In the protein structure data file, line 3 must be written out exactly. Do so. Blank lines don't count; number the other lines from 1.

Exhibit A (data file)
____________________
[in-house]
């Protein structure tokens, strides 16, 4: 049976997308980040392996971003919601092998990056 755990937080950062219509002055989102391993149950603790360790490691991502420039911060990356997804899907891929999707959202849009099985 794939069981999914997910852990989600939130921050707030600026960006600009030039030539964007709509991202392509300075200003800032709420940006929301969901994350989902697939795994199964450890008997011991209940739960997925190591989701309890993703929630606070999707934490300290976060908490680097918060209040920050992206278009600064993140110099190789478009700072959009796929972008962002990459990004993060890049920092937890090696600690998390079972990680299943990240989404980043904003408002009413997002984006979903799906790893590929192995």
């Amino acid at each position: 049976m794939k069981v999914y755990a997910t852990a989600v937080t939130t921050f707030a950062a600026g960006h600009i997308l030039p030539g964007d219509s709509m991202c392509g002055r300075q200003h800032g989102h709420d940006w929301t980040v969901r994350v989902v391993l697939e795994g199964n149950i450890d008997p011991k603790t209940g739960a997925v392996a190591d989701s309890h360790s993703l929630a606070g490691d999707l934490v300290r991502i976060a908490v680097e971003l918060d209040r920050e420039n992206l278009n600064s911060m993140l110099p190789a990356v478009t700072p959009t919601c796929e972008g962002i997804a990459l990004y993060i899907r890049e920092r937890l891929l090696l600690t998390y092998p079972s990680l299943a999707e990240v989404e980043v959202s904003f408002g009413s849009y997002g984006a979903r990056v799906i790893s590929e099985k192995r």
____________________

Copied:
């Amino acid at each position: 049976m794939k069981v999914y755990a997910t852990a989600v937080t939130t921050f707030a950062a600026g960006h600009i997308l030039p030539g964007d219509s709509m991202c392509g002055r300075q200003h800032g989102h709420d940006w929301t980040v969901r994350v989902v391993l697939e795994g199964n149950i450890d008997p011991k603790t209940g739960a997925v392996a190591d989701s309890h360790s993703l929630a606070g490691d999707l934490v300290r991502i976060a908490v680097e971003l918060d209040r920050e420039n992206l278009n600064s911060m993140l110099p190789a990356v478009t700072p959009t919601c796929e972008g962002i997804a990459l990004y993060i899907r890049e920092r937890l891929l090696l600690t998390y092998p079972s990680l299943a999707e990240v989404e980043v959202s904003f408002g009413s849009y997002g984006a979903r990056v799906i790893s590929e099985k192995r």